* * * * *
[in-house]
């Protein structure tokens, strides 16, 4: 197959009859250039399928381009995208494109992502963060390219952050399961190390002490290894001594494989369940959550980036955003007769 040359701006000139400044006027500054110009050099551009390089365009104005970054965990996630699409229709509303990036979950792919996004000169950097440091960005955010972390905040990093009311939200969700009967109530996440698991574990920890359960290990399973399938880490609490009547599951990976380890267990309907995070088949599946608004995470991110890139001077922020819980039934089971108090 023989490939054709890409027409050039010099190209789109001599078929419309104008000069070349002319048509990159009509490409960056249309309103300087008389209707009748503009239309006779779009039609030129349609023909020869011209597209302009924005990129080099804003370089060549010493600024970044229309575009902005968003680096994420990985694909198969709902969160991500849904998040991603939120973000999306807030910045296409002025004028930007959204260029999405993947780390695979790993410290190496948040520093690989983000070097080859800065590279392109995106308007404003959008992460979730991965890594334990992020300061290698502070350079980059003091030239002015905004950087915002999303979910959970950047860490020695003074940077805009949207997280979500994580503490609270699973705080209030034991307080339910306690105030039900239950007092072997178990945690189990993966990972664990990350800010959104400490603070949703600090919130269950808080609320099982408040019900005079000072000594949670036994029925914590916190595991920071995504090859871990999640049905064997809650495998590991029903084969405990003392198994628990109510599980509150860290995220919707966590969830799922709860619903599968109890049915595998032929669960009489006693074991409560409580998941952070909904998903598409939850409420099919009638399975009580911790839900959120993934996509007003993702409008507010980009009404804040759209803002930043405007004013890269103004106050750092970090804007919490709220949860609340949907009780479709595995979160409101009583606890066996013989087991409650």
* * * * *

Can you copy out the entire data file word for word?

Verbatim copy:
[in-house]
């Protein structure tokens, strides 16, 4: 197959009859250039399928381009995208494109992502963060390219952050399961190390002490290894001594494989369940959550980036955003007769 040359701006000139400044006027500054110009050099551009390089365009104005970054965990996630699409229709509303990036979950792919996004000169950097440091960005955010972390905040990093009311939200969700009967109530996440698991574990920890359960290990399973399938880490609490009547599951990976380890267990309907995070088949599946608004995470991110890139001077922020819980039934089971108090 023989490939054709890409027409050039010099190209789109001599078929419309104008000069070349002319048509990159009509490409960056249309309103300087008389209707009748503009239309006779779009039609030129349609023909020869011209597209302009924005990129080099804003370089060549010493600024970044229309575009902005968003680096994420990985694909198969709902969160991500849904998040991603939120973000999306807030910045296409002025004028930007959204260029999405993947780390695979790993410290190496948040520093690989983000070097080859800065590279392109995106308007404003959008992460979730991965890594334990992020300061290698502070350079980059003091030239002015905004950087915002999303979910959970950047860490020695003074940077805009949207997280979500994580503490609270699973705080209030034991307080339910306690105030039900239950007092072997178990945690189990993966990972664990990350800010959104400490603070949703600090919130269950808080609320099982408040019900005079000072000594949670036994029925914590916190595991920071995504090859871990999640049905064997809650495998590991029903084969405990003392198994628990109510599980509150860290995220919707966590969830799922709860619903599968109890049915595998032929669960009489006693074991409560409580998941952070909904998903598409939850409420099919009638399975009580911790839900959120993934996509007003993702409008507010980009009404804040759209803002930043405007004013890269103004106050750092970090804007919490709220949860609340949907009780479709595995979160409101009583606890066996013989087991409650």